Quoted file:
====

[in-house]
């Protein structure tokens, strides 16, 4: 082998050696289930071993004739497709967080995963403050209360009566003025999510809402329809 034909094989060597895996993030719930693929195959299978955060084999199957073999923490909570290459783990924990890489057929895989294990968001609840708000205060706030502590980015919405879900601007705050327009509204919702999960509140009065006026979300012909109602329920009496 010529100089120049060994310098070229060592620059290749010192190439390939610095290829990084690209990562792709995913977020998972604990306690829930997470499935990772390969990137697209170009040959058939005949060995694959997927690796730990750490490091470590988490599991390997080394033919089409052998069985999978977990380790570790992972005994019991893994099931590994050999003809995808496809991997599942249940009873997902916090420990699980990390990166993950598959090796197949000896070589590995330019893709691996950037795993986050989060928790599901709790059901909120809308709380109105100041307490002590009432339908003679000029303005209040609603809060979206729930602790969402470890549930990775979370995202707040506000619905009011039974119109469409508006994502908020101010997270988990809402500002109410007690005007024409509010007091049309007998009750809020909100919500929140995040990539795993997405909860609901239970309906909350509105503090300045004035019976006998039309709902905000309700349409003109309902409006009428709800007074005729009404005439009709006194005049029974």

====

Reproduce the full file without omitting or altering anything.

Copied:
[in-house]
């Protein structure tokens, strides 16, 4: 082998050696289930071993004739497709967080995963403050209360009566003025999510809402329809 034909094989060597895996993030719930693929195959299978955060084999199957073999923490909570290459783990924990890489057929895989294990968001609840708000205060706030502590980015919405879900601007705050327009509204919702999960509140009065006026979300012909109602329920009496 010529100089120049060994310098070229060592620059290749010192190439390939610095290829990084690209990562792709995913977020998972604990306690829930997470499935990772390969990137697209170009040959058939005949060995694959997927690796730990750490490091470590988490599991390997080394033919089409052998069985999978977990380790570790992972005994019991893994099931590994050999003809995808496809991997599942249940009873997902916090420990699980990390990166993950598959090796197949000896070589590995330019893709691996950037795993986050989060928790599901709790059901909120809308709380109105100041307490002590009432339908003679000029303005209040609603809060979206729930602790969402470890549930990775979370995202707040506000619905009011039974119109469409508006994502908020101010997270988990809402500002109410007690005007024409509010007091049309007998009750809020909100919500929140995040990539795993997405909860609901239970309906909350509105503090300045004035019976006998039309709902905000309700349409003109309902409006009428709800007074005729009404005439009709006194005049029974």